EDITORIAL - Threats to wildlife
(The Philippine Star) - January 31, 2016 - 9:00am

The best that can be said about the latest scandal to hit the Ninoy Aquino International Airport is that the suspect was caught. Gerald Bravo, a member of the Office of Transportation Security at the NAIA, has been held on charges that he tried to send 11 tarsiers, 11 snakes, 11 monitor lizards, eight sailfin lizards, and two types of owls to Japan.

NAIA Customs personnel found the animals last Thursday in Styrofoam cases declared as aquatic plants. It is fortunate that the tarsiers, nocturnal creatures that do not thrive in captivity and dislike even being touched, survived the smuggling attempt. Officials said it was not the first time that Bravo is believed to have engaged in rare wildlife trafficking.

Bravo, however, is not the only one who should be held responsible for the attempt. People who trap endangered wildlife for profit also need close watching, with local government units taking the lead in vigilance.  Classified as near-threatened, the tarsier has become a symbol of Bohol and is a top tourist draw in the province, together with the Chocolate Hills. Wildlife advocates have set up sanctuaries in Bohol where the tarsier can roam in its natural habitat.

Local governments must mobilize the barangay network and encourage community participation in protecting wildlife in their natural habitat. Wildlife traffickers cannot thrive without local accomplices. How did a Chinese boat crew, for example, collect thousands of pangolin or scaly anteater without the help of locals? The boat, which ran aground in 2013 in Palawan’s Tubbataha Reef, was found with thousands of cleaned and frozen pangolin meat, most of which surely came from the forests of the province.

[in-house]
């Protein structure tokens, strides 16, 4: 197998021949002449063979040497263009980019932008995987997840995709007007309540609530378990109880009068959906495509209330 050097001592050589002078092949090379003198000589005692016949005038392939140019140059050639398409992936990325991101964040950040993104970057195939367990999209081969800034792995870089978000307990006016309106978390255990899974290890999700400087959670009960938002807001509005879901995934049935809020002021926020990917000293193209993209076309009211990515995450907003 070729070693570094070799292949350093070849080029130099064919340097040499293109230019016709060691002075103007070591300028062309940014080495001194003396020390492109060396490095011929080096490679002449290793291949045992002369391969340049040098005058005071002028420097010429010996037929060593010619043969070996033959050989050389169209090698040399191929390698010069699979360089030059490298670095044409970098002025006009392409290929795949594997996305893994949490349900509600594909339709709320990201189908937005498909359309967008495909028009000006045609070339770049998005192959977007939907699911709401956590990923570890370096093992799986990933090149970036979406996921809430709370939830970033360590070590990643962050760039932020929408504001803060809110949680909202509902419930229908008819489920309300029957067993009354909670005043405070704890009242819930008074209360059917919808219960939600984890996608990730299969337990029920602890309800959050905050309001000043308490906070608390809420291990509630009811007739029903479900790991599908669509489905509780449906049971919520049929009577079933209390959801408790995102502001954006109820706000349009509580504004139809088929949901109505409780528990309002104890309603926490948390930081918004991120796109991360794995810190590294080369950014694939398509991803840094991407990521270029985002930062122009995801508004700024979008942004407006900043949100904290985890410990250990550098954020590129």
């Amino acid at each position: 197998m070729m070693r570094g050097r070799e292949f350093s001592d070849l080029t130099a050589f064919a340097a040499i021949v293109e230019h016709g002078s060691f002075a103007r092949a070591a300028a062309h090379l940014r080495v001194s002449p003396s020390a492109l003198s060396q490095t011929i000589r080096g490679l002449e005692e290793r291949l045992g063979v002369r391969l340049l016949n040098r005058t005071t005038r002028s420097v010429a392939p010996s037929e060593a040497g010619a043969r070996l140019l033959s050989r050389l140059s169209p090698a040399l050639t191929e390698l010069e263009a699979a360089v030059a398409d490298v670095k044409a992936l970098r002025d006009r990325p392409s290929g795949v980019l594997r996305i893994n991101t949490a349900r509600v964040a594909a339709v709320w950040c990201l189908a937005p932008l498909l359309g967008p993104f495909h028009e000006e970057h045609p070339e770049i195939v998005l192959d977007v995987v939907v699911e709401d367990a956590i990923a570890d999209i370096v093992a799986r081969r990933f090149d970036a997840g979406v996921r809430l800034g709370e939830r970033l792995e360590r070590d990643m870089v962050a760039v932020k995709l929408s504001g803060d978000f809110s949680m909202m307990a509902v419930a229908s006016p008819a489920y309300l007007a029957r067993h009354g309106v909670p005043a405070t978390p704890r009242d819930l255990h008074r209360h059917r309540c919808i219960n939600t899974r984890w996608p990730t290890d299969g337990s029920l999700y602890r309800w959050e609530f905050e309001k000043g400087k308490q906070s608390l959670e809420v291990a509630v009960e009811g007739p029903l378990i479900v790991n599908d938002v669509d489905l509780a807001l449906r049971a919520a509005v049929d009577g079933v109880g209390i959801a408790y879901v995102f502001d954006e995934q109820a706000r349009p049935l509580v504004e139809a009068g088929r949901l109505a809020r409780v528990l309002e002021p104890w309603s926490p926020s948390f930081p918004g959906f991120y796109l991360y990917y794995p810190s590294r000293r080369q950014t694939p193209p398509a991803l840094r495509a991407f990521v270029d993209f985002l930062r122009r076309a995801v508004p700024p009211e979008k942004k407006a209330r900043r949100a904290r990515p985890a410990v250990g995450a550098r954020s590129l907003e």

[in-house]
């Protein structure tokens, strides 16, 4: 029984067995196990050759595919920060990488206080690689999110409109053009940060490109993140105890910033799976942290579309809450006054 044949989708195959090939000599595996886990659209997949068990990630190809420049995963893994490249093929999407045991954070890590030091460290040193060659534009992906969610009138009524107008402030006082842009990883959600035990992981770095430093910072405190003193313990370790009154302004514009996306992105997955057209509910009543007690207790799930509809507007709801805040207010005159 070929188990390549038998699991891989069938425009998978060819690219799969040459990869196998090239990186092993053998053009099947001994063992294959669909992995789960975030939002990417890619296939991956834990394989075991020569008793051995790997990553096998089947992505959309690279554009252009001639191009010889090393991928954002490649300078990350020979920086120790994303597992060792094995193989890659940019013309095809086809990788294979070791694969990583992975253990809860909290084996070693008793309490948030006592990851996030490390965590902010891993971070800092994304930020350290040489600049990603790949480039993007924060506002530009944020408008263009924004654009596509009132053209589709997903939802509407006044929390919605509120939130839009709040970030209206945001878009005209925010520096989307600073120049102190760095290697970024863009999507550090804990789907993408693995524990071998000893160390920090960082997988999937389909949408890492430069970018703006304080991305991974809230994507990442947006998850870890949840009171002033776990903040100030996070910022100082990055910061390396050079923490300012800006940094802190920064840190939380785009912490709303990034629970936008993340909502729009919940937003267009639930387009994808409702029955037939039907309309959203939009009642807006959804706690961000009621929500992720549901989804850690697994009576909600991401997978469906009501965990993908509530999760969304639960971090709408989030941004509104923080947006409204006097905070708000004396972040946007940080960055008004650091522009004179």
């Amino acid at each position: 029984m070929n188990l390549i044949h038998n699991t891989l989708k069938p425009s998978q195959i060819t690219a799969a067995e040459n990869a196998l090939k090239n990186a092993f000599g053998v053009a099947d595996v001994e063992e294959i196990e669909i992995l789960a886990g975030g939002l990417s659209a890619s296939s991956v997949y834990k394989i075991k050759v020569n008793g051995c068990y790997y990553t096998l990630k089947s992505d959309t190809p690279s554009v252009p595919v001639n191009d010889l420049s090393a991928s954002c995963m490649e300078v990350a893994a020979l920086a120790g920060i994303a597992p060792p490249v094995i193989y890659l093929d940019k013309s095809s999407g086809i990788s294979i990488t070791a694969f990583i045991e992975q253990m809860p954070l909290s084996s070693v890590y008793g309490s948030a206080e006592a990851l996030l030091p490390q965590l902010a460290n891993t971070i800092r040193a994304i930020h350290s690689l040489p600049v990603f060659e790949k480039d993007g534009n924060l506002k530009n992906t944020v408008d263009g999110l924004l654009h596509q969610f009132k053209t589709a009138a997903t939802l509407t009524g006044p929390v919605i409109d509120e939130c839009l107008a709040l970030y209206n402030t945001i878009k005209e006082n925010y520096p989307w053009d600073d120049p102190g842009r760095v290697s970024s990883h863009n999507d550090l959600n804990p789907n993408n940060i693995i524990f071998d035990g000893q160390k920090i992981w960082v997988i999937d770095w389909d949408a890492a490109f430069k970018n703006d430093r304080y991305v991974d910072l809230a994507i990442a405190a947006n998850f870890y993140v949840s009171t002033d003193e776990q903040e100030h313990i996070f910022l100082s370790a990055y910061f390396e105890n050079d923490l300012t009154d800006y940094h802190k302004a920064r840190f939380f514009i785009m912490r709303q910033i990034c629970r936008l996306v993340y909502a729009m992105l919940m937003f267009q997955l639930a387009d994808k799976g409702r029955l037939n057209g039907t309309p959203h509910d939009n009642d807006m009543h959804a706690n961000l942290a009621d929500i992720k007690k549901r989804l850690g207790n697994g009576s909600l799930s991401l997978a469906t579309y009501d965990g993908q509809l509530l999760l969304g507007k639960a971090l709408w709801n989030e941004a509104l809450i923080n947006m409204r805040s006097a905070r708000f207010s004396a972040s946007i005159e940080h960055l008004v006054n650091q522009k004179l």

Palawan, Bohol and several other provinces are reaping the benefits of eco-tourism. Residents understand the importance of their role as stewards of their natural bounty. Prosecution of Bravo for violation of environmental laws is not enough; his accomplices in the places where the wildlife originated must also be identified, caught and penalized.

 

BOHOL BRAVO CHOCOLATE HILLS GERALD BRAVO LOCAL NINOY AQUINO INTERNATIONAL AIRPORT OFFICE OF TRANSPORTATION SECURITY PALAWAN PROSECUTION OF BRAVO TUBBATAHA REEF WILDLIFE
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